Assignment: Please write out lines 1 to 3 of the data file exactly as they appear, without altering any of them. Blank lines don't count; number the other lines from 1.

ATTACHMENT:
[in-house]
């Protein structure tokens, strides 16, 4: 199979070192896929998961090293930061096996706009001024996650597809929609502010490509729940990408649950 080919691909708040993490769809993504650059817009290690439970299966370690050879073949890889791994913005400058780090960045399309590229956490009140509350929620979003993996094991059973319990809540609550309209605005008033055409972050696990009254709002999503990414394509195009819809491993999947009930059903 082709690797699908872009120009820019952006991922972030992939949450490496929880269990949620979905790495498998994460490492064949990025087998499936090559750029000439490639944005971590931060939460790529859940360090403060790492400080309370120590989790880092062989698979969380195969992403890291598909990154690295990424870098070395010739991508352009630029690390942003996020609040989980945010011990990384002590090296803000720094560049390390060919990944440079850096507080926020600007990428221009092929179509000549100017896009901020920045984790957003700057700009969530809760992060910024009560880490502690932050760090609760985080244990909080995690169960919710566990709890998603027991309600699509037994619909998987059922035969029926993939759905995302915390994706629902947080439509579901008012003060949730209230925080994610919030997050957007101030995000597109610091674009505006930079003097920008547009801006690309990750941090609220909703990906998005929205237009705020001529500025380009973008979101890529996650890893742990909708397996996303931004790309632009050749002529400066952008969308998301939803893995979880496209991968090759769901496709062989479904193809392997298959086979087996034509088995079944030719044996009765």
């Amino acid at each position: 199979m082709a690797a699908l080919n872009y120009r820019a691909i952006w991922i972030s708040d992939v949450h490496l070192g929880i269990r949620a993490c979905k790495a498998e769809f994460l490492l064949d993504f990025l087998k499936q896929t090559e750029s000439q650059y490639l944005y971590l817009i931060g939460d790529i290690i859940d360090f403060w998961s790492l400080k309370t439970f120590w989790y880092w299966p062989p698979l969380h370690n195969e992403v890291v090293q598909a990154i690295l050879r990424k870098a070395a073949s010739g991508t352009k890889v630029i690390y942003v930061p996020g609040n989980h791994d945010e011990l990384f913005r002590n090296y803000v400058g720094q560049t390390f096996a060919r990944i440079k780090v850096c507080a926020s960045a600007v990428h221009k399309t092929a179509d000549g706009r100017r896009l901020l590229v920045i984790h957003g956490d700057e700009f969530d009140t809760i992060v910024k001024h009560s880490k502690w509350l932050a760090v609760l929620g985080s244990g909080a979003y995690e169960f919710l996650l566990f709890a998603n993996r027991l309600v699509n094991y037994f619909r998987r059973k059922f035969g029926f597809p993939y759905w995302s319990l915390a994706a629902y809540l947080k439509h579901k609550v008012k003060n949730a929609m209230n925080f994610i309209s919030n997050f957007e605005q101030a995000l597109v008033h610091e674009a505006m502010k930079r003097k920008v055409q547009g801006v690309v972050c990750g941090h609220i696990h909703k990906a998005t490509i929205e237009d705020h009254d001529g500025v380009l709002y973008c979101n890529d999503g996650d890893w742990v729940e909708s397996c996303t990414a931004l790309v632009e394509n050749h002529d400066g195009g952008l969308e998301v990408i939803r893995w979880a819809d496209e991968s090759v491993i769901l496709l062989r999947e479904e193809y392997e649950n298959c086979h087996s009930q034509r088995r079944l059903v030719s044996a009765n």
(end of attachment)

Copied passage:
[in-house]
């Protein structure tokens, strides 16, 4: 199979070192896929998961090293930061096996706009001024996650597809929609502010490509729940990408649950 080919691909708040993490769809993504650059817009290690439970299966370690050879073949890889791994913005400058780090960045399309590229956490009140509350929620979003993996094991059973319990809540609550309209605005008033055409972050696990009254709002999503990414394509195009819809491993999947009930059903 082709690797699908872009120009820019952006991922972030992939949450490496929880269990949620979905790495498998994460490492064949990025087998499936090559750029000439490639944005971590931060939460790529859940360090403060790492400080309370120590989790880092062989698979969380195969992403890291598909990154690295990424870098070395010739991508352009630029690390942003996020609040989980945010011990990384002590090296803000720094560049390390060919990944440079850096507080926020600007990428221009092929179509000549100017896009901020920045984790957003700057700009969530809760992060910024009560880490502690932050760090609760985080244990909080995690169960919710566990709890998603027991309600699509037994619909998987059922035969029926993939759905995302915390994706629902947080439509579901008012003060949730209230925080994610919030997050957007101030995000597109610091674009505006930079003097920008547009801006690309990750941090609220909703990906998005929205237009705020001529500025380009973008979101890529996650890893742990909708397996996303931004790309632009050749002529400066952008969308998301939803893995979880496209991968090759769901496709062989479904193809392997298959086979087996034509088995079944030719044996009765």
């Amino acid at each position: 199979m082709a690797a699908l080919n872009y120009r820019a691909i952006w991922i972030s708040d992939v949450h490496l070192g929880i269990r949620a993490c979905k790495a498998e769809f994460l490492l064949d993504f990025l087998k499936q896929t090559e750029s000439q650059y490639l944005y971590l817009i931060g939460d790529i290690i859940d360090f403060w998961s790492l400080k309370t439970f120590w989790y880092w299966p062989p698979l969380h370690n195969e992403v890291v090293q598909a990154i690295l050879r990424k870098a070395a073949s010739g991508t352009k890889v630029i690390y942003v930061p996020g609040n989980h791994d945010e011990l990384f913005r002590n090296y803000v400058g720094q560049t390390f096996a060919r990944i440079k780090v850096c507080a926020s960045a600007v990428h221009k399309t092929a179509d000549g706009r100017r896009l901020l590229v920045i984790h957003g956490d700057e700009f969530d009140t809760i992060v910024k001024h009560s880490k502690w509350l932050a760090v609760l929620g985080s244990g909080a979003y995690e169960f919710l996650l566990f709890a998603n993996r027991l309600v699509n094991y037994f619909r998987r059973k059922f035969g029926f597809p993939y759905w995302s319990l915390a994706a629902y809540l947080k439509h579901k609550v008012k003060n949730a929609m209230n925080f994610i309209s919030n997050f957007e605005q101030a995000l597109v008033h610091e674009a505006m502010k930079r003097k920008v055409q547009g801006v690309v972050c990750g941090h609220i696990h909703k990906a998005t490509i929205e237009d705020h009254d001529g500025v380009l709002y973008c979101n890529d999503g996650d890893w742990v729940e909708s397996c996303t990414a931004l790309v632009e394509n050749h002529d400066g195009g952008l969308e998301v990408i939803r893995w979880a819809d496209e991968s090759v491993i769901l496709l062989r999947e479904e193809y392997e649950n298959c086979h087996s009930q034509r088995r079944l059903v030719s044996a009765n």